The research was profound. When the developing brain is repeatedly thrust into a state of hyperarousal or worry, the state of fight or flight causes deep physiological changes to take place. Small chemical markers adhere to genes that oversee the proper production of stress hormone receptors in the brain, tipping it into a state of constant hyperarousal. Stuck on autopilot, inflammatory chemicals keep coursing through the body, like a leaky faucet, building up corrosive effects that, as the years go by, have lifelong consequences for our health.
In other words, the emotional loss we suffer when we are 7 or 12 or 16 lives on forever in our cells.
Although I was reluctant to see myself in the research, I realized I’d had my own adverse childhood experiences. When I was 12, my father died, overnight, from a medical error. In the traumatic aftermath the world as I’d known it fell apart. It suddenly made sense that at the age of 51, it still felt as if every decision might mean life or death. My body was stuck in the same state of fight or flight I had known since I was 12.
As I continued my yearlong quest, I practiced mindfulness, meditation, yoga, laughter yoga and nature bathing, as well as psychotherapy and acupuncture. At the end of the year, we retested my blood. The results stunned us: My stress biomarkers had gone down. My white and red blood cell counts fell in the normal range for the first time in a decade. When I showed my doctor that I could stand on one leg, in the yoga tree pose, she stood to catch me. But she didn’t have to. Instead, she smiled as I moved into one-legged dancer pose, then eagle pose.
With fewer medications and doctors’ visits I even saved money.
It wasn’t that all of my symptoms had disappeared. I still faced limitations. But something more profound had changed. I had healed. I’d gained a new ability to cope with my challenging physical realities by dismantling psychological distress and anxiety and even the fear that so often goes hand-in-hand with coping with illness.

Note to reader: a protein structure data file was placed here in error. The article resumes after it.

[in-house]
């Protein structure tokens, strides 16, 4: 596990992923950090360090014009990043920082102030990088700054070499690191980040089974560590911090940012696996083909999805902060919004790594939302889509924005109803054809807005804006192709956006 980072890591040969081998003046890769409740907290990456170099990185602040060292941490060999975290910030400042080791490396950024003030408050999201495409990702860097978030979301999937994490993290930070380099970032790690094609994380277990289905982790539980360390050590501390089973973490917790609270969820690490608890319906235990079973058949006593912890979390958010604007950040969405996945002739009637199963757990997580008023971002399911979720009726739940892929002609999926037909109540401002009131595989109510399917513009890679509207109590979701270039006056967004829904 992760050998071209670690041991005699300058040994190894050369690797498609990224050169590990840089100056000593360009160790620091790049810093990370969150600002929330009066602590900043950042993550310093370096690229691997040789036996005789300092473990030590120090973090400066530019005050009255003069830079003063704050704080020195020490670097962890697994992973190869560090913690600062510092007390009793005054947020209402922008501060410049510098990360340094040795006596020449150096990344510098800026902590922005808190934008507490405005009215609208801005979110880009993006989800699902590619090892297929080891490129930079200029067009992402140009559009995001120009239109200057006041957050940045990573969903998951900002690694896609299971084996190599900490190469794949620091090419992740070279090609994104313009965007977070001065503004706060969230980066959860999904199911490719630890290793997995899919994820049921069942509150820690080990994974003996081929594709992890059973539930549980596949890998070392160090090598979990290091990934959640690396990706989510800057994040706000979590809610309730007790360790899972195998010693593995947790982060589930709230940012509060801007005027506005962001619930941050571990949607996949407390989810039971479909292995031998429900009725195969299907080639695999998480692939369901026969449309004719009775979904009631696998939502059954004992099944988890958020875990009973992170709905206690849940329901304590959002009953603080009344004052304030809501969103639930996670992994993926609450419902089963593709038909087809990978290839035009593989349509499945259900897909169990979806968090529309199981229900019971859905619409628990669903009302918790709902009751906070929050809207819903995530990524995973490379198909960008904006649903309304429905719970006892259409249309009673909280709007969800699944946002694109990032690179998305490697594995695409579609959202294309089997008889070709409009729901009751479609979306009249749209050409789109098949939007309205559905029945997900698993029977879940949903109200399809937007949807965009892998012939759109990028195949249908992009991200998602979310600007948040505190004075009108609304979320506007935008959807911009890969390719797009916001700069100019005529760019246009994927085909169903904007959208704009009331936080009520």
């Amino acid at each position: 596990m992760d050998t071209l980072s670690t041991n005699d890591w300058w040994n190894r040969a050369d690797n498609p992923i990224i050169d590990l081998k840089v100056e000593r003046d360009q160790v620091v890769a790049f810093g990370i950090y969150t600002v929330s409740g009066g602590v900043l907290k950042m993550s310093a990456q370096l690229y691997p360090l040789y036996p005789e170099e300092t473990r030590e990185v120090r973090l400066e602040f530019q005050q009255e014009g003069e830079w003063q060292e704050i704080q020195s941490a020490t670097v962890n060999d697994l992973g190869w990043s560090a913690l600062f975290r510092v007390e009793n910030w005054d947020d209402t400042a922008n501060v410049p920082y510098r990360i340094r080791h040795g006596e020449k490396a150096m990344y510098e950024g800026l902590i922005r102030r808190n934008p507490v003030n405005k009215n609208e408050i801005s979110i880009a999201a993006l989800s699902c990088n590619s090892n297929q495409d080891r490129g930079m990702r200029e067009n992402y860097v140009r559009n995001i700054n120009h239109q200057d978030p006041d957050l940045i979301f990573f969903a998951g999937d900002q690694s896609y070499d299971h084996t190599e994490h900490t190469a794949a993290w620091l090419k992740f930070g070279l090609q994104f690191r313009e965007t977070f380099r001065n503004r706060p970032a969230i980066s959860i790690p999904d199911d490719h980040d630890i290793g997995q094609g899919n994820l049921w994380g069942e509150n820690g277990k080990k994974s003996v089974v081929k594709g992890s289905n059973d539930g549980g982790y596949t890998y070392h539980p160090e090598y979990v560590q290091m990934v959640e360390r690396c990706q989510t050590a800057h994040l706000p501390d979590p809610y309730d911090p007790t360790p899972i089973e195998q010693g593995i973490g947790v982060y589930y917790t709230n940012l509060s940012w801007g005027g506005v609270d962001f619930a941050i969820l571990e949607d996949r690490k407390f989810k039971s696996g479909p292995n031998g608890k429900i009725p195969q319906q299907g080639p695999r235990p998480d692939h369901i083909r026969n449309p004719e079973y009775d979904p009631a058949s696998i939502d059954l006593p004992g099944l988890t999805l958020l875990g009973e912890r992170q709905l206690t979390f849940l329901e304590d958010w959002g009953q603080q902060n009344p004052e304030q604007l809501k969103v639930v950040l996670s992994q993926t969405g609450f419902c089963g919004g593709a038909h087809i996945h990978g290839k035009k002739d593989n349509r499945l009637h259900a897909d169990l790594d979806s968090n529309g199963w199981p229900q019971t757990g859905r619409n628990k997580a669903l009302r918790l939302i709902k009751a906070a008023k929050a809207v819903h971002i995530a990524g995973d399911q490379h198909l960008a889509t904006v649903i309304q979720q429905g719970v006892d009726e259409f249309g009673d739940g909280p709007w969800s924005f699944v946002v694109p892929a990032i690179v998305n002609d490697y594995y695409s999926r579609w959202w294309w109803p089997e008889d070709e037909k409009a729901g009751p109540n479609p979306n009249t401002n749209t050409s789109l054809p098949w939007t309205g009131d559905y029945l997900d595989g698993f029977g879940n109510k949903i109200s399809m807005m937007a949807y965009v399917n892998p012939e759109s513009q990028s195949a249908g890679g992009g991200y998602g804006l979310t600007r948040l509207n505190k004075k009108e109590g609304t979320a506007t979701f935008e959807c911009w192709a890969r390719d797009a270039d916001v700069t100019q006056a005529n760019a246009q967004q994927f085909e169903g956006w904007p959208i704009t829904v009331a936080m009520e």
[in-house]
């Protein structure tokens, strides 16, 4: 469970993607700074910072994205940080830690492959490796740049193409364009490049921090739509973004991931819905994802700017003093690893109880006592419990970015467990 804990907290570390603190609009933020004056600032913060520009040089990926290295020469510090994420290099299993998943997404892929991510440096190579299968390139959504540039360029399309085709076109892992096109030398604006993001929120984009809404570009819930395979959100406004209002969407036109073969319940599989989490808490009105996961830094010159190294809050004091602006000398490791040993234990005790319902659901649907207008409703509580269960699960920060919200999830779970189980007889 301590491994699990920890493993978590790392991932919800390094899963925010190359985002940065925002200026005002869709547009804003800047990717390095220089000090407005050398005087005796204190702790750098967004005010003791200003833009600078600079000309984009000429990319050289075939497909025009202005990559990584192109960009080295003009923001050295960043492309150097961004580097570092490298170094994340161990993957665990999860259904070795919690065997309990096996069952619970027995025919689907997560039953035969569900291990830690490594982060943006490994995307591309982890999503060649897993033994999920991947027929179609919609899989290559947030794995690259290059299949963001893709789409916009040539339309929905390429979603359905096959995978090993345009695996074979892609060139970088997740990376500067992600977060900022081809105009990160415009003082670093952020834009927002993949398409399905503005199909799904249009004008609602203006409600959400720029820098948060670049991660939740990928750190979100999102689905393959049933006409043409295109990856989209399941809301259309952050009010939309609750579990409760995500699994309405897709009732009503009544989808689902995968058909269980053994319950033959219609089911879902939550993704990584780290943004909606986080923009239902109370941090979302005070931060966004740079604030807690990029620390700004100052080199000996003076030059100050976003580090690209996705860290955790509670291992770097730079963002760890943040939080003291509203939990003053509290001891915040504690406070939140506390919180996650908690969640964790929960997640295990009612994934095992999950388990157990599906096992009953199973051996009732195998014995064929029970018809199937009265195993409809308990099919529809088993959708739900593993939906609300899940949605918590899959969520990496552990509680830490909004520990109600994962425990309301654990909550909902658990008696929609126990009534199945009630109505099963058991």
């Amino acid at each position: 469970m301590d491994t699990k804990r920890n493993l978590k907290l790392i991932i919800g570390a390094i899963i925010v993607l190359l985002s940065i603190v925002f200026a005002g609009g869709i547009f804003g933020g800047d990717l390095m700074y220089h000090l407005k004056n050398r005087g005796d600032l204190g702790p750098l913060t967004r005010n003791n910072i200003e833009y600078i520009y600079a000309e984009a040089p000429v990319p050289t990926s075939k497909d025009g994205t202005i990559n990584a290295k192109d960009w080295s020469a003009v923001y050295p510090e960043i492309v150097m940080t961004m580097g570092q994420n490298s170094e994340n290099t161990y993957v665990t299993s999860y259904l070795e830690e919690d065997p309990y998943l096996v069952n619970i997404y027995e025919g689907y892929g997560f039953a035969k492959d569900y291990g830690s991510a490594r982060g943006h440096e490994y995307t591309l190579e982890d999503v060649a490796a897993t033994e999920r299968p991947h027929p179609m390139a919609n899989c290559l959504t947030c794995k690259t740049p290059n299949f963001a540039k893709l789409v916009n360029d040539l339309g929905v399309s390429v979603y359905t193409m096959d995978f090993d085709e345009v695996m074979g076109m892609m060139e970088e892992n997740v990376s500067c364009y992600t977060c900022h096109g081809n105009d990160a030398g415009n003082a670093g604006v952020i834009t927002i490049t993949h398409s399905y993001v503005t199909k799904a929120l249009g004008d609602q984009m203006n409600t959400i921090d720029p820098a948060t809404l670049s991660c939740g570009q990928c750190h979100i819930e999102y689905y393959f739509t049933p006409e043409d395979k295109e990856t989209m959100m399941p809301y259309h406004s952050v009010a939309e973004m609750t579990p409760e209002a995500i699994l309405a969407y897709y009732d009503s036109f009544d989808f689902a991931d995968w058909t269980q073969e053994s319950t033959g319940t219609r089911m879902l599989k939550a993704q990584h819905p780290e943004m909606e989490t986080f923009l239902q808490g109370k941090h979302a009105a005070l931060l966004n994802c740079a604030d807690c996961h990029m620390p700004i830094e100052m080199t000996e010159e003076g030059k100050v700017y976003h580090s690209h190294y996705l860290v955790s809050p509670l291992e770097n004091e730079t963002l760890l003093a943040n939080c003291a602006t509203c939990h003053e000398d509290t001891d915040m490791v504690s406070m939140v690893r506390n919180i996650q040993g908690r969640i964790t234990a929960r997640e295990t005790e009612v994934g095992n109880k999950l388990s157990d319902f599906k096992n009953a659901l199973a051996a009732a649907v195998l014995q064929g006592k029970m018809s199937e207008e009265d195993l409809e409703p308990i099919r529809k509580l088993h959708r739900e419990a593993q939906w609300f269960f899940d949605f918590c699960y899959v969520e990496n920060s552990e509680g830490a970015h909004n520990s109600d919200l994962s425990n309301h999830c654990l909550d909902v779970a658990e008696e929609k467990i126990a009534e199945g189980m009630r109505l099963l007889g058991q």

And that, it turns out, was what I’d been searching for all along.
The revelation that childhood wounds can set our stress response on high, for life, and predispose us to inflammation and disease, had a profound effect on me. I wanted every individual suffering from chronic illnesses to understand the emerging science on not only how early adversity can lead to adult chronic illness, but how we can heal. So I set out to write a new book about that, too. I put everything
I learned into my book, Childhood Disrupted: How Your Biography Becomes Your Biology and How You Can Heal.
Healing, I believe, takes different forms for different people. We may think of it as taking place on a physical level, but even recovery on an emotional level can dramatically change our lives and allow us to occupy another, less reactive mental space.
And that makes room for, well, more joy. It turns down the “Pain Channel” and puts us back on the “Life Channel.”
The year was an important lesson for me, not just in how I live, but how I think about disease. We too often seek to be cured when we need to focus on being healed. Being cured and feeling better often overlap, but they are not the same thing. Our health is affected by a range of emotional components that impact us at a cellular level in ways we still don’t completely understand. But scientists now know the impact is real and that efforts to shift our state of mind from pain and fear to joy and well-being don’t merely make us feel better, they induce healing responses in the brain that affect our biology in lasting ways. We know that meditation, mindfulness, psychotherapy, yoga and acupuncture help chronic conditions, even if we are still working on the why.
Sometimes these efforts will result in a cure and sometimes they won’t, but they can help us experience a greater sense of joy. If we are lucky, we might just find both.
Follow Donna Jackson Nakazawa on Facebook and Twitter, subscribe to her blog at DonnaJacksonNakazawa.com, or read more about her most recent book, Childhood Disrupted: How Your Biography Becomes Your Biology, and How You Can Heal.